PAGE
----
• I was merely stating that if someone voices pro-Hamas sentiments, as repugnant and despicable as they may be, in America they have the right to express an opinion. There may be consequences for that speech (the loss of a job, public disgust, being shunned by reasonable people) but as long as violence is not advocated or perpetrated, people can say what they want. Similarly, people have the right to peacefully protest. They do not have the right to shut down bridges and roads or prevent people from going to work. They certainly have no right to threaten people, loot businesses, and destroy property. Those actions are criminal and should be dealt with as such.
      David Epps

      • You are correct, Father Epps. There is no such thing as free speech if it does not protect the nonviolent freedom to express opinions considered wrong by the majority. Of course, the First Amendment only covers freedom from government interference with free speech. As you point out, private citizens and companies may levy consequences to those who express repugnant opinions in rejecting them from their clubs, social groups, workplaces, etc.

  2. David Epps is 100% correct-we must let non-violent Americans say what they will as guaranteed in our Constitution.
    One free speech aspect that he did not discuss was “cancel culture”. Both liberal Democrats and conservative Republicans are familiar with the term. But they define it differently.
    Specific examples of cancel culture abound in both the liberal and conservative spheres. A good example is the major GOP effort to stop CRT (critical race theory) from being taught. CRT is a controversial legal theory regarding the basis of racism and is not being taught in any of our public schools.

    Unfortunately, some school districts are incorrectly redefining CRT as any mention of slavery and the harm that it has brought to our nation and its minority citizens. Harm that continues to this day in the form of poor educational status, health, and economic well-being for African Americans. Ironically, these school districts want our teachers to ignore historical facts and teach slavery was not the cause of the civil war. Or that it is not relevant to the position of African-Americans in our society today.

    On the left, there have also been cancel culture initiatives. Comedian Dave Chappelle was heavily criticized when he made some intemperate remarks about transsexuals in a 2021 Netflix special. A few years ago, comedian Kevin Hart dumb homophobic tweets got him into trouble.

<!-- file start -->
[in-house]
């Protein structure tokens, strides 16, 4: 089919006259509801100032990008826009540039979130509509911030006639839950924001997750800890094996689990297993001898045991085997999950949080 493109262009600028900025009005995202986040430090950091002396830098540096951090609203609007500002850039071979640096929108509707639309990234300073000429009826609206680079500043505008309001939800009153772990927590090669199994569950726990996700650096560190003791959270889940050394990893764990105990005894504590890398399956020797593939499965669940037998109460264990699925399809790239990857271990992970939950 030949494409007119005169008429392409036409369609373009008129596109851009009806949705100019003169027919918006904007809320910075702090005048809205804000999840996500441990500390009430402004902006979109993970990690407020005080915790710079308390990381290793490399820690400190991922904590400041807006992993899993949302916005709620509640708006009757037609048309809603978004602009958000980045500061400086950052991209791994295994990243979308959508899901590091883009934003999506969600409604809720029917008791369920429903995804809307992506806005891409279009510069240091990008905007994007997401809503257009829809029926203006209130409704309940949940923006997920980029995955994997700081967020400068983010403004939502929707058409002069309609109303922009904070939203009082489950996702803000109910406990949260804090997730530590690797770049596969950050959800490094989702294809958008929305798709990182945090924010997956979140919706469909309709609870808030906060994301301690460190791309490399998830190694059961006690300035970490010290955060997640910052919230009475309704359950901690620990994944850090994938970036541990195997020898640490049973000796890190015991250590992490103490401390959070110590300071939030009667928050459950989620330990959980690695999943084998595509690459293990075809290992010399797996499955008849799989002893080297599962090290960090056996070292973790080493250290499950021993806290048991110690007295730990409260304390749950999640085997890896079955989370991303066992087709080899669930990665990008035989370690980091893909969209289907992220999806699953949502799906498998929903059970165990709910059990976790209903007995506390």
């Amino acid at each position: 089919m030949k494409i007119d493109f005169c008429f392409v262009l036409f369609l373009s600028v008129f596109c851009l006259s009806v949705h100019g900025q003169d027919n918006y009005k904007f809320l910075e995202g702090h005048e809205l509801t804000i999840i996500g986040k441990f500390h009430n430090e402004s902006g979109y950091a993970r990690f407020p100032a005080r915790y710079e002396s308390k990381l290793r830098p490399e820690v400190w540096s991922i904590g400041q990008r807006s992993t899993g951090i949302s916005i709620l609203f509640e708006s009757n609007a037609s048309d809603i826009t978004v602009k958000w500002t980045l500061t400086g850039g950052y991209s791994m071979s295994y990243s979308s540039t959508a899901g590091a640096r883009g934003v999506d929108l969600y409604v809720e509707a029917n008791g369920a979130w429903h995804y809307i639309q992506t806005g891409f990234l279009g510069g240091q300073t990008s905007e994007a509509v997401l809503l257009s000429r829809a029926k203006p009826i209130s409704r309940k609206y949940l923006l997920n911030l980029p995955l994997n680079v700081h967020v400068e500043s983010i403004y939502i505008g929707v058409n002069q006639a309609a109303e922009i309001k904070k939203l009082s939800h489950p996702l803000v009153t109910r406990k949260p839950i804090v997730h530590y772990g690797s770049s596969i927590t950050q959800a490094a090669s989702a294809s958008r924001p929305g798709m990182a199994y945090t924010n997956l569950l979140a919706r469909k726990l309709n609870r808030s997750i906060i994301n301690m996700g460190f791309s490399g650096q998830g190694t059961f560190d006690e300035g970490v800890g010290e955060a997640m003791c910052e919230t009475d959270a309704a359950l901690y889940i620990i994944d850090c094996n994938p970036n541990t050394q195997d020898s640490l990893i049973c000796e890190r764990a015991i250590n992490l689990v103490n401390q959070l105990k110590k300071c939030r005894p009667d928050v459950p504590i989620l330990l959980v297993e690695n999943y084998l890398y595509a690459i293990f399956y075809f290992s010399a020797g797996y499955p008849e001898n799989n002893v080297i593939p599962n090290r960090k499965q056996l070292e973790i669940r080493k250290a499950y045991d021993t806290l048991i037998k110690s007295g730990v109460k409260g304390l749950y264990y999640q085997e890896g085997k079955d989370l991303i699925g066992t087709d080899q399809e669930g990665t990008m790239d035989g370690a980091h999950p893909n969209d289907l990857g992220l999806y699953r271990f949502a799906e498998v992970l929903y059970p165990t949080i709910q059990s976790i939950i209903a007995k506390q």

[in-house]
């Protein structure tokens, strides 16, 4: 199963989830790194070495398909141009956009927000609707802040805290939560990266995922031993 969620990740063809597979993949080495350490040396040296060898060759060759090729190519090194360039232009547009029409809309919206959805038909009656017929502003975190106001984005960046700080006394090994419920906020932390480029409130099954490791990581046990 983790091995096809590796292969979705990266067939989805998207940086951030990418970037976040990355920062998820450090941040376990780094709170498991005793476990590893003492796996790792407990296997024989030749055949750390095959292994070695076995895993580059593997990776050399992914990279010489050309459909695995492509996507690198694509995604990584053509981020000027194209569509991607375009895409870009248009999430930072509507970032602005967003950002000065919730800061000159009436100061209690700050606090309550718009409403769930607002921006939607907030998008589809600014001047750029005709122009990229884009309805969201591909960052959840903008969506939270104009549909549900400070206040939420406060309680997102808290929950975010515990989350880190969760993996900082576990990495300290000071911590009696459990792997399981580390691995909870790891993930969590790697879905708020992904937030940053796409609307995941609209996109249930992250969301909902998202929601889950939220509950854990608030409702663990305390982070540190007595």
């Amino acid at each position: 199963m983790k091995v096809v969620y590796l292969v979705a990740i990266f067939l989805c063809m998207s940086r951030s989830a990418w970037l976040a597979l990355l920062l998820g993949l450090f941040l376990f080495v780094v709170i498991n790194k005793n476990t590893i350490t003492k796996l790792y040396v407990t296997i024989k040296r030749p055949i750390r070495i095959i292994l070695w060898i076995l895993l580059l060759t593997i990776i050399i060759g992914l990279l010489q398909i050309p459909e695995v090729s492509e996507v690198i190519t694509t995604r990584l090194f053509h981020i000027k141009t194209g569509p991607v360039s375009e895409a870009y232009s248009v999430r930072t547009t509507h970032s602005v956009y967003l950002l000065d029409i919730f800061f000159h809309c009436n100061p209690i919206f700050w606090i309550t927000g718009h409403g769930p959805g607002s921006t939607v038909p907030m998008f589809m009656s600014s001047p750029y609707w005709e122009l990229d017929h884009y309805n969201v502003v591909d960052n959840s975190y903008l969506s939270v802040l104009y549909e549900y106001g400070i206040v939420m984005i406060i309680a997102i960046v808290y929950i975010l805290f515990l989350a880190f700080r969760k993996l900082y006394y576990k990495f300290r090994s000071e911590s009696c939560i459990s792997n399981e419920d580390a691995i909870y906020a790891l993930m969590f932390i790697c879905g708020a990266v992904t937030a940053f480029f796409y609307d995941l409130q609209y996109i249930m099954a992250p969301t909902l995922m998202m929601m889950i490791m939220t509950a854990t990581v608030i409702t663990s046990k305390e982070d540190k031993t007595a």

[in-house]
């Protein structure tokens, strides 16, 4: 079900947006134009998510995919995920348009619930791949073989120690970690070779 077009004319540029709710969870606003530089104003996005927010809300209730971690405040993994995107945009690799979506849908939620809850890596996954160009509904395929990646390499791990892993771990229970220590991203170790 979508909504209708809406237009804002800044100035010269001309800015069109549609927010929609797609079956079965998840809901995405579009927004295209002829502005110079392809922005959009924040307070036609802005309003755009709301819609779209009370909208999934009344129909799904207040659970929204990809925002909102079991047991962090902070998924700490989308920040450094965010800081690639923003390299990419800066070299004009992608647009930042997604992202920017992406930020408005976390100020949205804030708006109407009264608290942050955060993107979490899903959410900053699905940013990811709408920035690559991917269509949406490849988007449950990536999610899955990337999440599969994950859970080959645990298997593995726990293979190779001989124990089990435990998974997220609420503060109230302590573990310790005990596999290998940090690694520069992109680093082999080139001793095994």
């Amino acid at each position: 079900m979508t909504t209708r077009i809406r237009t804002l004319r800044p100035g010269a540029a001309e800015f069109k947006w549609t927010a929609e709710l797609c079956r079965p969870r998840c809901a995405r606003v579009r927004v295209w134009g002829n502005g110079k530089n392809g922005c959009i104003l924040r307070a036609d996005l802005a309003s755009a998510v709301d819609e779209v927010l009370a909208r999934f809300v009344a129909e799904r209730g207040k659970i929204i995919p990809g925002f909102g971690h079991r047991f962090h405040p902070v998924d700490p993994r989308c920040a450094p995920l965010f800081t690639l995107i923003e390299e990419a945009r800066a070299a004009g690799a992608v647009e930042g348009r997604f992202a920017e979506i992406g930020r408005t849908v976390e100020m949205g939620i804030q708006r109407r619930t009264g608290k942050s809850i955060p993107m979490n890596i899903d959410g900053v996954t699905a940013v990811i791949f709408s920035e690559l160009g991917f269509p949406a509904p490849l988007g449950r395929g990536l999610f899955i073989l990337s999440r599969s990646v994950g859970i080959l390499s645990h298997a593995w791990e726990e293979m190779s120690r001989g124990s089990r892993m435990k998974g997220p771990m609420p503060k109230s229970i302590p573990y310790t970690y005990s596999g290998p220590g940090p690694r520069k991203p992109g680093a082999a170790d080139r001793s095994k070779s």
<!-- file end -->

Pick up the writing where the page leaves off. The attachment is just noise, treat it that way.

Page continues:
Whoopi Goldberg was suspended for 2 weeks from the View after making ignorant remarks about Jews and the Holocaust. Spotify talk show star Joe Rogan was caught repeatedly using the “n-word” on past shows. Many liberals called for his removal. And then there was the tempest in a teapot about Senator Al Franken’s sophomoric photo ogling a woman. Although he did nothing illegal, he was driven out of office by feminists, a big loss for the Democratic Party.

    Each cancel culture instance is different and unique. In a very few instances, cancel culture actions are warranted. For example, not giving a public platform to people advocating violence. Per Supreme Court Justice Oliver Wendell Holmes in Debs v. United States “a man falsely shouting fire in a theatre and causing a panic” is not covered under Constitutional free speech.

    However, most times censorship is not warranted. The censoring of public school discussions of racism as part of American history is a clear example of politics restricting free speech and ignoring facts.

    • Well stated, Fr Epps. There are many despicable people in our society who use free speech to prove themselves worthy of the title daily, but it must be allowed “in the public square” of social media, college campuses, government, etc..

      What I find troubling are those who would use “free speech” to groom and indoctrinate children in destructive values. Critical Race Theory (CRT), which Mr Jack and others here advocate, is one such topic.

      CRT says that white people have historically been racist oppressors of non-whites, and that it continues systemically today. According to Ibrahn X Kendi, in his book, “How To Be An Anti-Racist”, the power of government laws and regulations must be changed to assure racial equity (equal outcomes), even at the expense of discriminating against others (white people).

      Kendi says, “The only remedy to racist discrimination is antiracist discrimination. The only remedy to past discrimination is present discrimination. The only remedy to present discrimination is future discrimination”

      Mr Jack thinks this is OK for schools to teach children. But CRT is not “discussions of racism as part of American history”, which I agree we must teach so that it will not be repeated. CRT is a twisted set of values that argues for current race-based beliefs and actions, far from treating people as individuals judged by their character.

      And any Google search will bring up dozens of examples of CRT and softer-sounding diversity / social justice / equity programs in public schools, government, Corporate America and the military from across the US.

      Mr Jack is wrong about CRT. Our communities are not made better by teaching children (or adults) to divide and discriminate by race.

      Free speech does not mean “anything goes” in the values we teach our children in schools.